Here's my model of this theory (which is probably pretty woozy):
Imagine, say, a factory that builds a complex product, such as a car, according to a complicated set of instructions. But, the instructions on how to build the next car are passed on via the Game of Telephone, with mistakes inevitably creeping in.
Sometimes, big mistakes are made, and the resulting car is such a disaster that it can't function at all and has to be scrapped. But most of the individual mistakes are minor and just mean, say, that instead of delivering 268 horsepower, the engine generates 267.
Over time, the Telephone Game build up mistakes until a car is completely unusable and has to be scrapped. At that point the workers go find a better car and get the instructions for that car relayed to them. So, on average, most cars don't come off the assembly line performing at spec, but they perform well enough to make it through a test drive.
Now imagine two factories making the same car from roughly the same overall design. One is in Nagoya and the other in Lagos. It's so hot and humid alla the time in Nigeria, unfortunately, that the workers get distracted during their Game of Telephone and have a higher rate of errors when transmitting plans from one generation to the next.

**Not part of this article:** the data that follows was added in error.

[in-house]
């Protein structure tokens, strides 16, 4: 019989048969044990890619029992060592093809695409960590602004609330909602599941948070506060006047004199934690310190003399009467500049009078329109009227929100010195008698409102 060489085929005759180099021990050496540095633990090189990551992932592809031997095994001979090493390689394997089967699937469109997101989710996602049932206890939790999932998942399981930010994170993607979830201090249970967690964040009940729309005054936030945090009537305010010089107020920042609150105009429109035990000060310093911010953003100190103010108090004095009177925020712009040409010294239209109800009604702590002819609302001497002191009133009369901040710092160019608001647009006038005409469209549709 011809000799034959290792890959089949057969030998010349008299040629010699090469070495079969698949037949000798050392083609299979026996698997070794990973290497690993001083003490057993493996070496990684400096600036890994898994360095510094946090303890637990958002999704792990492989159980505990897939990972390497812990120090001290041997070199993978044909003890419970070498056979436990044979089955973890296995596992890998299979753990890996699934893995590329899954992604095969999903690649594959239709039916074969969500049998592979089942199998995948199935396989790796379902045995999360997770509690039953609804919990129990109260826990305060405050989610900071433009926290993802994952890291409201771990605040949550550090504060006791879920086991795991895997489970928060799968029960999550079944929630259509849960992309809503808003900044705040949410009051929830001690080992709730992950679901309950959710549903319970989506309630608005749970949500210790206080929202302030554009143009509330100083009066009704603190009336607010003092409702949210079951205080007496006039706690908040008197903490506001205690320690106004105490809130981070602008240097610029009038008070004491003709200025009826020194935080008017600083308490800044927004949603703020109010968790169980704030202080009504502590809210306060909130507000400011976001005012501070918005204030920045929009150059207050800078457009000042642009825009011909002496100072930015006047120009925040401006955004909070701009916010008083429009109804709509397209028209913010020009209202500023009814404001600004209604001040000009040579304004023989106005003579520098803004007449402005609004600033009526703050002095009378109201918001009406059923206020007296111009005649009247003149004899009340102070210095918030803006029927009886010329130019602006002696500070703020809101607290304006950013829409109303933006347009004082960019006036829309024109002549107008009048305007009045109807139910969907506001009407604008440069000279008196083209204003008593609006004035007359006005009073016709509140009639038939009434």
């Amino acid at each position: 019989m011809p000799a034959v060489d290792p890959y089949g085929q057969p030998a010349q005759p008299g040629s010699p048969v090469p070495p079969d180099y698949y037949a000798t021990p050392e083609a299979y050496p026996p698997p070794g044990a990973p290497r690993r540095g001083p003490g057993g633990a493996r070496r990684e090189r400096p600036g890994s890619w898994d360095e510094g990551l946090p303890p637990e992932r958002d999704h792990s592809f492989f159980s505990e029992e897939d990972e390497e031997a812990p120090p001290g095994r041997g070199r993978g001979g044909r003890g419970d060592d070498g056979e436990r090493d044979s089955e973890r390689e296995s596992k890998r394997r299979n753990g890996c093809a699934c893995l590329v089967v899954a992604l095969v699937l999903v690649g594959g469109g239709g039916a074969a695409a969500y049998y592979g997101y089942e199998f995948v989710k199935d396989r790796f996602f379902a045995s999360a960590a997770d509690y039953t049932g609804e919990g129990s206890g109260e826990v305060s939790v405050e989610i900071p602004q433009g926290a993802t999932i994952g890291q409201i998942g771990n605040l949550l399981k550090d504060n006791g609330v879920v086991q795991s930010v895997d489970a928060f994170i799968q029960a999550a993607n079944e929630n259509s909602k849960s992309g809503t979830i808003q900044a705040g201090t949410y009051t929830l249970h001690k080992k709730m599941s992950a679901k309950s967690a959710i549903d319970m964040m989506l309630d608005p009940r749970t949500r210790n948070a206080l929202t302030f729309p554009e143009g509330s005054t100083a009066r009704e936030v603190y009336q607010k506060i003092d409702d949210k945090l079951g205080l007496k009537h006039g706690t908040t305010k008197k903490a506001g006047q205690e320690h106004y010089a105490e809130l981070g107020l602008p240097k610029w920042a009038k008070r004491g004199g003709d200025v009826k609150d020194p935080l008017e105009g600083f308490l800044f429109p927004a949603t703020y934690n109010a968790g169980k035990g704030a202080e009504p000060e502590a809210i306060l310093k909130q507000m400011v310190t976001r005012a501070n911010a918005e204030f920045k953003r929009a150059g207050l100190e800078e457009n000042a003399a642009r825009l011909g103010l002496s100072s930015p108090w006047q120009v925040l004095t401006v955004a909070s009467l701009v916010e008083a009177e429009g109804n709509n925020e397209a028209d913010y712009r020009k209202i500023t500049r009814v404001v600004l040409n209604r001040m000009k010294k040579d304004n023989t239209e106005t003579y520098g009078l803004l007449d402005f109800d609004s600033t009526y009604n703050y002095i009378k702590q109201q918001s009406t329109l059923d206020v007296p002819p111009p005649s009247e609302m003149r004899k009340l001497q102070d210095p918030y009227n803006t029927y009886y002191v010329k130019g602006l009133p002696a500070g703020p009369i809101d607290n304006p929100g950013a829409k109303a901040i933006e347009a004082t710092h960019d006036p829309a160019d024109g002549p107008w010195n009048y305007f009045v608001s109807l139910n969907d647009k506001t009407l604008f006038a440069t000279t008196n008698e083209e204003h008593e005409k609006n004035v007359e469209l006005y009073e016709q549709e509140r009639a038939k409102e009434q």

In the comments, commenter extraordinaire Jason Malloy writes:
See these posts from February and April for the conceptual background.
While not fully or explicitly articulated, this is the first New Big Theory of race differences in quite a while, and an interesting alternative to the reigning sociobiological models available since the 1980s. In the latter models intelligence and reproductive differences are seen as consequences of natural selection in divergent latitudes, but this new model replaces natural selection with accumulated mutational burdens. The differences at lower latitudes are not selectively advantageous, but dysfunctional.
Dr. Cochran notes that complex adaptive systems, involving the functioning of many genes, should be the most vulnerable to genetic load, so this would obviously be the brain and probably reproductive physiology. So in addition to higher general mortality, dysfunctions associated with mutational burdens might include:
- Lower intelligence
- Higher retardation
- Higher mental illness
- Lower birthweight
- Higher premature births
- Higher infertility
- Higher reproductive deformities
- Higher miscarriage (and general obstetric complications)
- Lower sperm quality
Of course there is a difference between establishing population differences in genetic load, and proving that this is related to population differences in socially valued traits. I’m not sold on this as a replacement for sociobiological models, although there are aspects that make it useful and attractive in different ways. For example, I recently found that ethnic differences in rate of homosexuality are inversely correlated with latitude. Since theories of selectively advantageous homosexuality fall flat, this theory seemed like a better fit.